I am a partner at the law firm of Robinson+Cole in Hartford, Connecticut, USA.  My contact information is on the contact page of my blog.  I really enjoy receiving questions, comments, suggestions and even criticism from readers.  So please e-mail me if you have something to say.  For those looking for my detailed law firm bio, click here.  If you want a more light-hearted and hopefully more interesting summary, read on:

People often ask about my unusual first name, Wystan.  It’s pronounced WISS-ten.  It’s not Winston.  There is no “n” in the middle.  It comes from my father’s favorite poet, W.H. (Wystan Hugh) Auden.  I’ve grown to like the fact that because my name is unusual people tend to remember it better, even if they don’t pronounce it right (and there is no need for anyone to use my last name because I’m always the only Wystan).

I grew up in Deep River, Connecticut, a small town on the west side of the Connecticut River in the south central part of the state.  I’ve always had strong interests in history, politics and baseball.  My heroes growing up were Abraham Lincoln and Wade Boggs (at that time the third baseman for the Boston Red Sox).  I think it was my early fascination with Lincoln that drove me to practice law.  I went to high school at The Williams School in New London, Connecticut, where I edited the school newspaper, played baseball, and was primarily responsible for the installation of a flag pole near the school entrance (it seemed like every other school had one but until my class raised the money and bought one at my urging, Williams had no flag pole).  As a high school senior, my interest in history and politics led me to score high enough on a test of those subjects to be chosen as one of Connecticut’s two delegates to the U.S. Senate Youth Program, which further solidified my interest in law and government.  One of my mentors at Williams was of the view that there were far too many lawyers and I should find something more useful to do, but if I really had to be a lawyer there was always room for one more.  I eventually decided to be that “one more.”  I went on to Bowdoin College, where I wrote for the Bowdoin Orient and majored in government, but took a lot of math classes because I found college math interesting and challenging.  I then went to Columbia Law School, where I was lucky enough to be selected as one of the minions who spent their time fastidiously cite-checking and Blue booking hundred-plus-page articles in the Columbia Law Review.  I also interned in the chambers of then-Judge Sonia Sotomayor when she was a relatively new judge on the Second Circuit, my only connection to someone who now has one-ninth of the last word on what constitutes the law of our land.  I graduated from Columbia in 2001, then worked at Skadden Arps in Boston before returning to Connecticut and joining Robinson+Cole, one of the largest Connecticut-based law firms.  At the end of 2008, I was elected a partner at Robinson+Cole.

I’ve worked on class actions since the start of my career at Skadden.  Being in the insurance capital of Hartford, we have a national insurance litigation practice and I was fortunate to have the opportunity to work on some prominent class actions arising from the 2004 hurricanes in Florida and later Hurricane Katrina, including cases involving the applicability of the flood exclusion, statutes known as valued policy laws, and various other issues.  My interest and experience in class actions gradually led me to focus on that area.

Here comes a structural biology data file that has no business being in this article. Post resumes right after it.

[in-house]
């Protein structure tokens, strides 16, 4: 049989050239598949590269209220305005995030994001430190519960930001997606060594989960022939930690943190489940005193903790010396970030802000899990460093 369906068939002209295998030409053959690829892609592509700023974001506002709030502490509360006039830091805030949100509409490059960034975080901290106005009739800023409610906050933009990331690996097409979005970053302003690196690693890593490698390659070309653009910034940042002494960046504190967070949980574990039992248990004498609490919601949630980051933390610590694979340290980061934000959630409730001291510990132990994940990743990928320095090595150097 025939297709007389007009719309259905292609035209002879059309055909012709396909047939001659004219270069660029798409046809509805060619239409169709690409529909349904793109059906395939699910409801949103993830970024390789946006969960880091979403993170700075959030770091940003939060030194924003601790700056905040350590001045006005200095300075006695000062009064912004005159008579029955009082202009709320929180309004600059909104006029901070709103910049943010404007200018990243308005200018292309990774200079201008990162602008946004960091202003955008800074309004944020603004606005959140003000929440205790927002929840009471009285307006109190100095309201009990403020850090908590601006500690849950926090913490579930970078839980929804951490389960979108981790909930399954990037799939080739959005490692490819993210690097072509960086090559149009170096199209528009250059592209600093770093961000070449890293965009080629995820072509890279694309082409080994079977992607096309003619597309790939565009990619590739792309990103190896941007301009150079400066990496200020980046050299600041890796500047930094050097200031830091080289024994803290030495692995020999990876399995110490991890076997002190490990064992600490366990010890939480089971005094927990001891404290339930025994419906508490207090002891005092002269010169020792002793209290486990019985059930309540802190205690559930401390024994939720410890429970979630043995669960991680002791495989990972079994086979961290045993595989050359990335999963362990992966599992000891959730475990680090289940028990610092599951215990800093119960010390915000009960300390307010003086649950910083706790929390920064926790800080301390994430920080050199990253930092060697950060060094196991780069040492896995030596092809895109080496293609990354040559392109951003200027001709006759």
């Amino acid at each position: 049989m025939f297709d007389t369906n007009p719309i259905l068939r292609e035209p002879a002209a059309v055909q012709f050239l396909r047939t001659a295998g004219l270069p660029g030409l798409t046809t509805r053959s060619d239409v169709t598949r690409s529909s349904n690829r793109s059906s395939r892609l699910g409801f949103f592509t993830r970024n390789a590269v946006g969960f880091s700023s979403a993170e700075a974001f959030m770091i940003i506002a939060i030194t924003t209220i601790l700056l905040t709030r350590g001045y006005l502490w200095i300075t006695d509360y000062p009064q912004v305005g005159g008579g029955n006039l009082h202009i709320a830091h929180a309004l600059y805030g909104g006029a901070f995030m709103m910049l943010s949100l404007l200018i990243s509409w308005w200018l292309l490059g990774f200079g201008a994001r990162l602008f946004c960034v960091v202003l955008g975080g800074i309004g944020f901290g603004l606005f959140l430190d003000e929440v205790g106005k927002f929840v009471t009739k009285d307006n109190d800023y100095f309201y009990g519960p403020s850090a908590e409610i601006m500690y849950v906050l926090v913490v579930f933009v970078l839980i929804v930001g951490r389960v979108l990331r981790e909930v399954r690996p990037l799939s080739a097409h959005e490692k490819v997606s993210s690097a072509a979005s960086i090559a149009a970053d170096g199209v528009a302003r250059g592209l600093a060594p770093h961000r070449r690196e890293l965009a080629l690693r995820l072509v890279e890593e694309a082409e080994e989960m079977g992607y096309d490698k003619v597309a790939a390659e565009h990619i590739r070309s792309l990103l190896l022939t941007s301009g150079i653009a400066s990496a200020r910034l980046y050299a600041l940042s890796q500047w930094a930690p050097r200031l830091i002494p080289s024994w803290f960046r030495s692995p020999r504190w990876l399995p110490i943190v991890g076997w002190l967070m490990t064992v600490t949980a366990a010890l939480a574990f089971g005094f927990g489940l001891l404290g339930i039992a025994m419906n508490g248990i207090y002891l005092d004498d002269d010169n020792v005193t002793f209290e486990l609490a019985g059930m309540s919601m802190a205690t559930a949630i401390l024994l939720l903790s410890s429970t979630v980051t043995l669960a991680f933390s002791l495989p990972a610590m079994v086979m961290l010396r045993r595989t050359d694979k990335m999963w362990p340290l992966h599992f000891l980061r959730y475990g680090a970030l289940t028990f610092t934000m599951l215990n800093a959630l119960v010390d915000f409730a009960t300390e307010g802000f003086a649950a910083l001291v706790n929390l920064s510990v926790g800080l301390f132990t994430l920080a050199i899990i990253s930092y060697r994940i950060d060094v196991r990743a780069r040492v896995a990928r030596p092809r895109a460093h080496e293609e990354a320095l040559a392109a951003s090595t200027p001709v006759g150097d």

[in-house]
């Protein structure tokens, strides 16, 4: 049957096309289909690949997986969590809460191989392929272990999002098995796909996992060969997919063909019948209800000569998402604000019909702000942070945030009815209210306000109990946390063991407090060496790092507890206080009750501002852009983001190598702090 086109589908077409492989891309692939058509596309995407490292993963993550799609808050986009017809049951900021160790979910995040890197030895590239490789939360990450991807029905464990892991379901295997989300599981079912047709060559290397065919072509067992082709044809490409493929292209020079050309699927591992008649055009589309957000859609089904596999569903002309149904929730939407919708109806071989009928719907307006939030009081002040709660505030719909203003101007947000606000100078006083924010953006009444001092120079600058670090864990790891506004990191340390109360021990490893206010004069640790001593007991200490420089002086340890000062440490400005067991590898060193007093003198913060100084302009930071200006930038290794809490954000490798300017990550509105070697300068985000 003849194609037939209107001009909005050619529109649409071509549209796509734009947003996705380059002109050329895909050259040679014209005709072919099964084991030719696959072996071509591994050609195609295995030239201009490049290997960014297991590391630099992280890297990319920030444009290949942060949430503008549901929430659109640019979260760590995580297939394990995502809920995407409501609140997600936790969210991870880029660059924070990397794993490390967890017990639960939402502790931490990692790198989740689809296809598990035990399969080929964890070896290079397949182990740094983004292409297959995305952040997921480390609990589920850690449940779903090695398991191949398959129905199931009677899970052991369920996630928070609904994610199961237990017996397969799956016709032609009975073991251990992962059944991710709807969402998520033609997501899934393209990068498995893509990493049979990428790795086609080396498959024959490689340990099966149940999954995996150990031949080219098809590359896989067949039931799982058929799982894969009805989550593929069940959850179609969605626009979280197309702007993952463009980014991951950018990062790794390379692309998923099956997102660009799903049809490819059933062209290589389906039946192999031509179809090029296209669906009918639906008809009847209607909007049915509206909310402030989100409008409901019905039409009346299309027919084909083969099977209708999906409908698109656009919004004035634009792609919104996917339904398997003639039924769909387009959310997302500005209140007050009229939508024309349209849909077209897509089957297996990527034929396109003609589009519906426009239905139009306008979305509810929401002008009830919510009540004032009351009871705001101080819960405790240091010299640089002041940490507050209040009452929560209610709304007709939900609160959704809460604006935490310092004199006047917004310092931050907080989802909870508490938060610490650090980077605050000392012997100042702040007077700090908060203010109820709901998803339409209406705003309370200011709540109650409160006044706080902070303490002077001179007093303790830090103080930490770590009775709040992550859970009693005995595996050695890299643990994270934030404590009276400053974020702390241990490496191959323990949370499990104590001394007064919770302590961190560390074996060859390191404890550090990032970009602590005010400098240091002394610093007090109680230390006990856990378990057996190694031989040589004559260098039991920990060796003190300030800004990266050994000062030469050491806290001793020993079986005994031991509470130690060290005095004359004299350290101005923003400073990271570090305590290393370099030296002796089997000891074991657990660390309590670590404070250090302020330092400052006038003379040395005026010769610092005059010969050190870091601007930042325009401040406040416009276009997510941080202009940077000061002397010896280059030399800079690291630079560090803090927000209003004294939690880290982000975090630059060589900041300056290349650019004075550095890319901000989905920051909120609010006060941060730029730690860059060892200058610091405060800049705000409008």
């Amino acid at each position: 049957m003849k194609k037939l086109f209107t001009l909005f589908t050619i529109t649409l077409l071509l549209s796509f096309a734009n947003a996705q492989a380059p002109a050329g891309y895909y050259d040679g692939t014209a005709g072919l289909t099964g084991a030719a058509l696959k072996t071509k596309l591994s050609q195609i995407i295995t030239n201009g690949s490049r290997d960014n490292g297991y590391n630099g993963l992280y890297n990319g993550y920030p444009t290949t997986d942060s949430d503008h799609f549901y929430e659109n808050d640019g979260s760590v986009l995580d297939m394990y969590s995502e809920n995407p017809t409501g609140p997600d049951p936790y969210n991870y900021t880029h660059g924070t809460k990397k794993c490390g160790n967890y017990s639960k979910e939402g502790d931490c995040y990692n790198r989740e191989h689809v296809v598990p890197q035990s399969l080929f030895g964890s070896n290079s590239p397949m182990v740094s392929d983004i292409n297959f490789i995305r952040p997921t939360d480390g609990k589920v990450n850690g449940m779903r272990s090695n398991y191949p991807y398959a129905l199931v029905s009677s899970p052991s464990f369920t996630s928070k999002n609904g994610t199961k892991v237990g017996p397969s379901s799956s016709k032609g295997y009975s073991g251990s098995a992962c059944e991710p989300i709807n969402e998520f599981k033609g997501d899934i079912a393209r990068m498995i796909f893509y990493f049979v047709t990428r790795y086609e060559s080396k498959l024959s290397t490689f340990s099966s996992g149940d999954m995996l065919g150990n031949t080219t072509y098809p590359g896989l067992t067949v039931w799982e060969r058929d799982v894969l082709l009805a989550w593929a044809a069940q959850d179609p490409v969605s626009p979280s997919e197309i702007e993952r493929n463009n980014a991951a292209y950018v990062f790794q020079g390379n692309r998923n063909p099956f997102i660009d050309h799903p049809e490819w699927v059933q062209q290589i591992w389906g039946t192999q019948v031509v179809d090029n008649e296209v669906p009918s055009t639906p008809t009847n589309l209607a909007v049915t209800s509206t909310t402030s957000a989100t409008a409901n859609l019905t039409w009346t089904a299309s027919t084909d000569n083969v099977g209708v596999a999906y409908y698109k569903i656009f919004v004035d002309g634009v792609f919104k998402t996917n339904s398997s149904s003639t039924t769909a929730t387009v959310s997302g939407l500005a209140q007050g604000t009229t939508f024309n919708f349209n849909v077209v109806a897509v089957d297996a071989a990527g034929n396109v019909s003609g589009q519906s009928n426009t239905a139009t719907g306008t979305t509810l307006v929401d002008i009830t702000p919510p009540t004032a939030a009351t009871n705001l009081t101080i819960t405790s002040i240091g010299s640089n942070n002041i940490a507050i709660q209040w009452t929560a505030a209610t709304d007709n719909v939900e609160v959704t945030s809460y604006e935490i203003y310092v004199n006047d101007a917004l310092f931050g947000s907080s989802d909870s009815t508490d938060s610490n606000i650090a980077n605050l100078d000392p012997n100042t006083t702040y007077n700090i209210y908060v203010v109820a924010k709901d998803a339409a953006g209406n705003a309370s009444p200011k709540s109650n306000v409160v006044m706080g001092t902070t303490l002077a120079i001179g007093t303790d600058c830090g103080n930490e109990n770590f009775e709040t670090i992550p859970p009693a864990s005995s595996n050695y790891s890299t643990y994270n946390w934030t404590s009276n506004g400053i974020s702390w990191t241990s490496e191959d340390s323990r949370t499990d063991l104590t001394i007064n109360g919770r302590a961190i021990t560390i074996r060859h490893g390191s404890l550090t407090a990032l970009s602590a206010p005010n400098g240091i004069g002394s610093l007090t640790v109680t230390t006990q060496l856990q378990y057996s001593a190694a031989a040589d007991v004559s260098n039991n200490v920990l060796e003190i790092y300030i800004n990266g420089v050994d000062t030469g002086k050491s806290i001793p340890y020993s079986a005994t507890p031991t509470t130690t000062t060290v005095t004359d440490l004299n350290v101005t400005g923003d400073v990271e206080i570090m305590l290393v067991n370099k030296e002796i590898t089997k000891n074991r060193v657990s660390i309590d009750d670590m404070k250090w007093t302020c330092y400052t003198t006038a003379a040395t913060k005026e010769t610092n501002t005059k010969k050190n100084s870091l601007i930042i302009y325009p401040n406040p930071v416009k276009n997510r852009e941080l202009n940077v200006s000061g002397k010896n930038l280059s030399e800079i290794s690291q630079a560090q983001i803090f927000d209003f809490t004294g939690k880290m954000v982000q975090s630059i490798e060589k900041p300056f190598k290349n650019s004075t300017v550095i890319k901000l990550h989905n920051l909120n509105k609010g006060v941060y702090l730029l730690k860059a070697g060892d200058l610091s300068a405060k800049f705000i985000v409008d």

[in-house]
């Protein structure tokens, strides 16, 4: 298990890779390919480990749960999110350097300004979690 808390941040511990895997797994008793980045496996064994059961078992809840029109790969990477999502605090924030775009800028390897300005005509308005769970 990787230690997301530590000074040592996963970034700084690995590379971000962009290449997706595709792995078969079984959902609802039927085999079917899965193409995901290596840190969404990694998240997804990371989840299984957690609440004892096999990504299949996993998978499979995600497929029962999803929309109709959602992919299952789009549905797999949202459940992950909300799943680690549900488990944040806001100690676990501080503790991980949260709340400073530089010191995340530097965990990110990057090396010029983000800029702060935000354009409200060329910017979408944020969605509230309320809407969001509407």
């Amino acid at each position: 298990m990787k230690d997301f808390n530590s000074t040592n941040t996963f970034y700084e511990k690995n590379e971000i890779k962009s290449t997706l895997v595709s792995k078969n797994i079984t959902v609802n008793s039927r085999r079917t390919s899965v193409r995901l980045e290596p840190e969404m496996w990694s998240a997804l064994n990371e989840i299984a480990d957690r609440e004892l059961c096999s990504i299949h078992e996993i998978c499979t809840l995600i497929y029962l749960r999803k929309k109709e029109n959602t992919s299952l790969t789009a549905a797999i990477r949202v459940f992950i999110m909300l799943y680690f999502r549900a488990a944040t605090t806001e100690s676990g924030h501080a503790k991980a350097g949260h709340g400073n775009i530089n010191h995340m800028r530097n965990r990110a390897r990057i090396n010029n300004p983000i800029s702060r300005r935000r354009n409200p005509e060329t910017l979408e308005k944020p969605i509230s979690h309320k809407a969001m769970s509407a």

In Connecticut courts I’ve defended various kinds of class actions that go beyond insurance, including cases involving products liability, securities, financial services and consumer contracts.

My insurance class action practice usually takes me outside of Connecticut.  I’ve had the pleasure of working on cases in various federal and state courts and collaborating with great lawyers across the country.  While class actions are an increasingly large part of my practice, I don’t do exclusively class action work.  The rest of my practice involves litigating insurance coverage cases, often at the appellate level.  That also frequently takes me outside of Connecticut.  A highlight of my career thus far was working on Standard Fire Ins. Co. v. Knowles, the U.S. Supreme Court’s first Class Action Fairness Act case.  I was Counsel of Record for Standard Fire on the cert petition, and had the pleasure of working with Ted Boutrous on the merits briefing and oral argument.

I started this blog because writing is one of my favorite things to do and I enjoy following developments in class action law, writing about them and engaging in discussion with others who have an in interest in this area.  It’s a welcome break from day-to-day practice, keeps me current, broadens my network and results in some new business.

When I’m not at my desk or flying around the country trying to save insurance companies from the plaintiffs’ bar, or attending a conference on class actions or insurance litigation (for more on those, see the Seminars/Programs page of this blog), I often can be found playing or reading with my young daughter, helping my wife with her real estate and mortgage businesses, reading a book about history or politics, or watching the Boston Red Sox (I managed to find bleacher seats for Game 2 of the 2004 World Series when Curt Schilling pitched with the bloody sock).  When the weather is good I also love to take the ferry to Block Island, Rhode Island and ride a bike or walk the trails there. If you go, I highly recommend the Clay Head Trail.